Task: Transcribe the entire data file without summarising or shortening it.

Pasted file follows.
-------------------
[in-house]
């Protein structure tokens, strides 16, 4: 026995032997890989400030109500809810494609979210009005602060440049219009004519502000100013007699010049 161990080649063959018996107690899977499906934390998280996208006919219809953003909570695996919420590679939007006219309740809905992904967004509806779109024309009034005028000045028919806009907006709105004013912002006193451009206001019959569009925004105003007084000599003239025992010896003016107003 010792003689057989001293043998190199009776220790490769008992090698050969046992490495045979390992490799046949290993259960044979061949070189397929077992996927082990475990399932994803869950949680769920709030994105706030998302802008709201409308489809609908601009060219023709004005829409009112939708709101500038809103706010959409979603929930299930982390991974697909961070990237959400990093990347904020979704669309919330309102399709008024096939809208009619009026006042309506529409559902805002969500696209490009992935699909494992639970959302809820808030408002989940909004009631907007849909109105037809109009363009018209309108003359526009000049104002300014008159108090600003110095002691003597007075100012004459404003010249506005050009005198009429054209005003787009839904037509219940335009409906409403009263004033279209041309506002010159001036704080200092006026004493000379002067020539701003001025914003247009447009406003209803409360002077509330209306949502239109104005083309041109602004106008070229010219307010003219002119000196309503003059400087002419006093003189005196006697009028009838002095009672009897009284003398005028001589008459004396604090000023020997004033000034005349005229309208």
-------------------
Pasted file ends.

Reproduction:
[in-house]
């Protein structure tokens, strides 16, 4: 026995032997890989400030109500809810494609979210009005602060440049219009004519502000100013007699010049 161990080649063959018996107690899977499906934390998280996208006919219809953003909570695996919420590679939007006219309740809905992904967004509806779109024309009034005028000045028919806009907006709105004013912002006193451009206001019959569009925004105003007084000599003239025992010896003016107003 010792003689057989001293043998190199009776220790490769008992090698050969046992490495045979390992490799046949290993259960044979061949070189397929077992996927082990475990399932994803869950949680769920709030994105706030998302802008709201409308489809609908601009060219023709004005829409009112939708709101500038809103706010959409979603929930299930982390991974697909961070990237959400990093990347904020979704669309919330309102399709008024096939809208009619009026006042309506529409559902805002969500696209490009992935699909494992639970959302809820808030408002989940909004009631907007849909109105037809109009363009018209309108003359526009000049104002300014008159108090600003110095002691003597007075100012004459404003010249506005050009005198009429054209005003787009839904037509219940335009409906409403009263004033279209041309506002010159001036704080200092006026004493000379002067020539701003001025914003247009447009406003209803409360002077509330209306949502239109104005083309041109602004106008070229010219307010003219002119000196309503003059400087002419006093003189005196006697009028009838002095009672009897009284003398005028001589008459004396604090000023020997004033000034005349005229309208």